As the financial crisis and the Detroit meltdown finally work their way through the economy, a critical choice has emerged for carmakers: Issue new debt -- or go debt free? Conveniently, Ford (F) and General Motors (GM) offer diametrically opposed view on this: Ford likes debt, while GM says it hates it.
GM's stance is more striking, given that prior to bankruptcy it was in hock to the tune of $45 billion, which cost it $2 billion annually in interest payments alone. This combined with the massive downturn in the auto industry was what ultimately drove the General into bailout and bankruptcy -- and necessitated a car czar in former investment banker Steven Rattner to beat back GM's enraged bondholders.
But what about Ford?
Ford, on the other hand, made it through the downturn without having to get an assist from the taxpayer -- but only because CEO Alan Mulally borrowed more than $20 billion before the credit crunch. Ford has reduced its debt over the past two years, but it still has to service more than twice as much as GM. Then again, Wall Street seems much more bullish on its prospects, having boosted its share price well above the sub-$2 realms it visited in 2009 (it's currently hovering around $15).
Ford Motor Credit is now confronting the prospect of issuing billions in new debt, ahead of an expected bond rating upgrade, according to Reuters. This makes sense, given they way that the car business has operated in the past. For what it's worth, Chrysler is also in the process of preparing to return to the bond markets when its rating is restored to investment-grade. But take that with a grain of salt -- Chrysler's finances are organized according to the high-wire act that CEO Sergio Marchionne is playing with Wall Street and the U.S. government ahead of an IPO.
GM breaks with tradition
By contrast, GM has declared that it wants to get a close as possible to operating debt-free. The company has about $5 billion of post-bankruptcy debt on in books, but former CFO Chris Liddell insisted before his departure earlier this year (more on that in a second) that GM was planning to aggressively retire even that modest liability.
Liddell, a Microsoft (MSFT) veteran, was seen as extremely forward-thinking in this respect, arguing that GM needed to put profits into new product development -- just like they do in the tech industry! Whether he kinda sorta lost that argument over GM's decision to move hard into the subprime lending game through the ramping up of its GM Financial arm is anybody's guess. Maybe he just wanted to be CEO and got passed over in favor of Dan Akerson. Regardless, GM Financial just recorded a 22% first quarter profit.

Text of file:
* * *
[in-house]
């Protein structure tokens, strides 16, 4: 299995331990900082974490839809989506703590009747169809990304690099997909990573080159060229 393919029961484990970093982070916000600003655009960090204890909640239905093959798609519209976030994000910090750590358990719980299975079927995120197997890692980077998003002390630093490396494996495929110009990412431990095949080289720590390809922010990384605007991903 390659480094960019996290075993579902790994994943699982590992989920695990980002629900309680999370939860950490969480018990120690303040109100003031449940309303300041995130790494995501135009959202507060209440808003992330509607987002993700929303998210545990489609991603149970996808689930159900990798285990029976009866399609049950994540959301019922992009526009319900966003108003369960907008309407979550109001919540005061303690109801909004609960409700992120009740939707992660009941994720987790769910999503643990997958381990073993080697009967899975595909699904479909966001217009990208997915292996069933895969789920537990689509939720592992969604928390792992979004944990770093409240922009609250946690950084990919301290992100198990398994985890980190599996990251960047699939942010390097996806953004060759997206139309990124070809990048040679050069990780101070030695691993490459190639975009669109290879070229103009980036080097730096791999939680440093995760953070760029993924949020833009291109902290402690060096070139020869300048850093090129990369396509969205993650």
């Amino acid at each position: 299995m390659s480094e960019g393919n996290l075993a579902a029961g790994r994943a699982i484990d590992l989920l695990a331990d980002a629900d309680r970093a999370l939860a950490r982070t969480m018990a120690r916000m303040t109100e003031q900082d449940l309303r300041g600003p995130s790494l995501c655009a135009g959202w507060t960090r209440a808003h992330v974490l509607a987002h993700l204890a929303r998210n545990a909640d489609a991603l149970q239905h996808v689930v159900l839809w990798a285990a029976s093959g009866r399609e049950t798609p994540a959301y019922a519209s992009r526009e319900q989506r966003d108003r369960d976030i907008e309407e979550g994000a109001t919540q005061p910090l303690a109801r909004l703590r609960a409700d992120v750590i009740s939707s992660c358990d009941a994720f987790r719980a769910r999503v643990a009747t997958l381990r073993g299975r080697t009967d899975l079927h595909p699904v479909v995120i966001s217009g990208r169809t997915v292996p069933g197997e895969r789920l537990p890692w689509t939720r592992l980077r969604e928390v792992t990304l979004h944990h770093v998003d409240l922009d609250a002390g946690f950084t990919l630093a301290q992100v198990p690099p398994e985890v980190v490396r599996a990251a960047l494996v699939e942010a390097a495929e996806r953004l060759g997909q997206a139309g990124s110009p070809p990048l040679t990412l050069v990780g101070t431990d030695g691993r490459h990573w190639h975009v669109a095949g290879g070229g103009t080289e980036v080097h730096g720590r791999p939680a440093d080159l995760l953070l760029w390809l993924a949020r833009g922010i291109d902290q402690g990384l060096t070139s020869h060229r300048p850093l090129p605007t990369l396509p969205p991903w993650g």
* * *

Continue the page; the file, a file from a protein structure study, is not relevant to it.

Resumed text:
Why Ford can continue to bet the farm
Mulally, it has been pointed out, came from the airplane business (he was Boeing's CEO), where you go all-in with the next big passenger jet as a matter of course. When he took out the big loan before the downturn, he was applying the same strategy to Ford -- including a streamlining of the company's product lineup that he called "One Ford."
Right now, that bet is paying off, as Ford's core lineup is the best in the auto industry. The future looks bright, so Ford can continue to issue debt as if it were 2005 all over again.
GM, however, is only just beginning to get its product portfolio in fighting shape. But having suffered from too many bad vehicles and too many adrift brands in the past, it wants to maintain discipline in this area going forward. And it want to do it on the back of real sales, not debt.
Mulally, or his successor, has a big management challenge ahead. Ford has regained the number two spot in the U.S., but it's only a matter of time before GM enters the sweet spot of its current product cycle. Ford is already there. If it faces any kind of sales decline in the next two years, its debt will become a problem. Then it may have to bet the farm again, while GM doesn't have to even think about it.
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